As a fruit of God's Spirit, self control may be the single hardest to master over the course of a lifetime, yet we need it to do our parts in God's Kingdom.
A key to overcoming our sins is learning when to deny ourselves. Christ plainly declares that those who desire to follow Him must deny themselves.
Has anyone, other than Jesus Christ, really exhibited self-control? In the end, however, this is the ultimate aim of growing in the character of God.
God does not view addictions as 'diseases' or 'genetic predisposition,' which absolve the individual of responsibility. Addictions are the result of sinful choices.
A lack of self-control, as well as the cultivation of self-indulgent perversions, will characterize large segments of our society living at the end times.
Paradoxically, when we yield to God's sovereignty, He wants to cede control over to us, teaching us to develop self-control as an ingrained habit.
Only by using God's Spirit can we gain the self-discipline, self-mastery, and self-control to put to death the carnal pulls, giving us freedom from sin.
At its base, gluttony is nothing more than a lack of self-control. Martin Collins shows the more spiritual side of this too-prevalent sin.
If we govern ourselves, God will take care of us. Government of any kind will not work unless people govern their own nature. Self-control enables us to show love.
We need free moral agency to be transformed into God's image. Unless one has God's Spirit, he cannot exercise the internal control to be subject to the way of God.
John Ritenbaugh, in a basic Bible Study on self-government, focusing on Romans 13:1-7, maintains that submitting to a human government is a "work" which requires self-control, self-discipline, and self-government. The apostle Paul thoroughly disc. . .
John Ritenbaugh suggests that carnal hostility to God's law may be one contributory factor for the extreme difficulty that people have responding to government. The key to a positive attitude toward government seems to be the learning of self-government or. . .
We are disturbed when our lives are encumbered by incremental pressures, and seem to be spinning out of control economically, morally, educationally, politically, or socially through no fault of our own. Even though social critics can identify these unrele. . .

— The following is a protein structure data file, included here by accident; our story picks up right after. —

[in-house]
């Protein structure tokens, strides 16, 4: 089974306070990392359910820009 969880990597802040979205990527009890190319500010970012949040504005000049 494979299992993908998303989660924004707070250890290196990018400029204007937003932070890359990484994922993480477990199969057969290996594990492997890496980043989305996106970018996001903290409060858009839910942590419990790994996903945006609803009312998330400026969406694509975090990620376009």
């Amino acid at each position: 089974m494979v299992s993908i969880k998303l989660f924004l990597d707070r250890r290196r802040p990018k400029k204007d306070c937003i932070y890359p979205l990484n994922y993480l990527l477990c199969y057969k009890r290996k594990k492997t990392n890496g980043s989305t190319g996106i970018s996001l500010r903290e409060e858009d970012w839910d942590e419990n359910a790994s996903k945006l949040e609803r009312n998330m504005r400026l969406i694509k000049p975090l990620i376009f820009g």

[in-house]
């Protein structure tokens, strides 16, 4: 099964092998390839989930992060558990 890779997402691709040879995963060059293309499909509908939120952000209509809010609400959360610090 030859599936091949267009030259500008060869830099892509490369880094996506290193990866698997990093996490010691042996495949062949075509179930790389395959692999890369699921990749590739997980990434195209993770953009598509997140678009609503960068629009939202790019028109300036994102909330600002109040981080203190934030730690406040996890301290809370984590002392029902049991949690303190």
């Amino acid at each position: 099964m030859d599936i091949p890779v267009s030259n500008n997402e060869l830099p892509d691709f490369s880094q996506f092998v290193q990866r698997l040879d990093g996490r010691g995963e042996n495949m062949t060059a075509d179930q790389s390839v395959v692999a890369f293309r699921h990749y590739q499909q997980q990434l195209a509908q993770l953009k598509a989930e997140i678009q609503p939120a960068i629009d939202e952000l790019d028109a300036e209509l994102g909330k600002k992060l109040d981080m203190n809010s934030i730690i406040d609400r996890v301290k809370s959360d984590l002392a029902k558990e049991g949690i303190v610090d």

John Ritenbaugh, addressing both parents and young people throughout the congregation, warns against becoming complacent in the matters of child rearing and obedience to parents. God Almighty is more solicitous than we physical parents are prone to be. As . . .
II Timothy 3:1-5 contains 19 characteristics of carnality. The common denominator is self-absorption and pride, placing the self above others.
Proverbs 25:16 stresses that moderation is the best policy. Of all the fruits of God's Holy Spirit, self-control is the most difficult to attain.
John Ritenbaugh, focusing upon Deuteronomy 16:16 and Exodus 23:17, the traditional verses calling for an offering, admonishing not to come to Holy Day services empty-handed, reminds us that we are not really giving God anything because He owns everything. . . .
Martin Collins, identifying a list of infamous monarchs who had the title "the Great" affixed to their names, puzzles over the criteria historians employed when giving this designation to patently blatant tyrants, and contrasts this pretentious g. . .
John Ritenbaugh, reminding us that God does not do things uselessly, and certainly does not need our physical goods, examines the role of the offering and sacrifice rehearsed at each Holy Day. The nouns offering and sacrifice derive from two separate Greek. . .
Bill Onisick, reflecting on a theme in the 1993 movie Groundhog Day, in which a weatherman (played by Bill Murray, who gets caught in a blizzard he failed to predict, doomed to relive the same day over again until he gets it right) sees a spiritual paralle. . .
We live in a society where both food and information are readily available. John Ritenbaugh discusses the importance of mastering self-control and a true Christian's necessity of seeking truth by which to live his life.
In this sermon for the Days of Unleavened Bread, John Ritenbaugh reiterates that God demands that we have an obligation to dress and keep that which is placed in our care, improving what He has given to us. We dare not stand still, but must make considerab. . .
The Gnostics criticized by Paul in Colossians 2:16-17 were guilty of bringing in ritualistic ascetic discipline to propitiate demons.
Satan is currently paroled, dwelling in the prison of this earth, taking every opportunity to deceive the sons of man in the short time he has left.
Human nature takes chances, assuming the day of reckoning will come later, not sooner. We cannot ignore truth or God's laws without paying a horrific price.
Bill Onisick, citing an early article by Herbert W. Armstrong indicating a cause-effect relationship between disease and broken laws, maintains that God has given each human being the responsibility of regulating the quality and quantity of food intake as . . .
Protestantism unthinkingly presents grace as "free." However, Scripture shows that God expects a great deal of effort from us once we receive it—it is costly.
Young people in the church must realize that they are not invincible. Not only is God's law no respecter of persons, but also sanctification can be lost.
Faith is a gift which requires continual practice and exercise. God will grant us more faith if we faithfully use what He has already given us.
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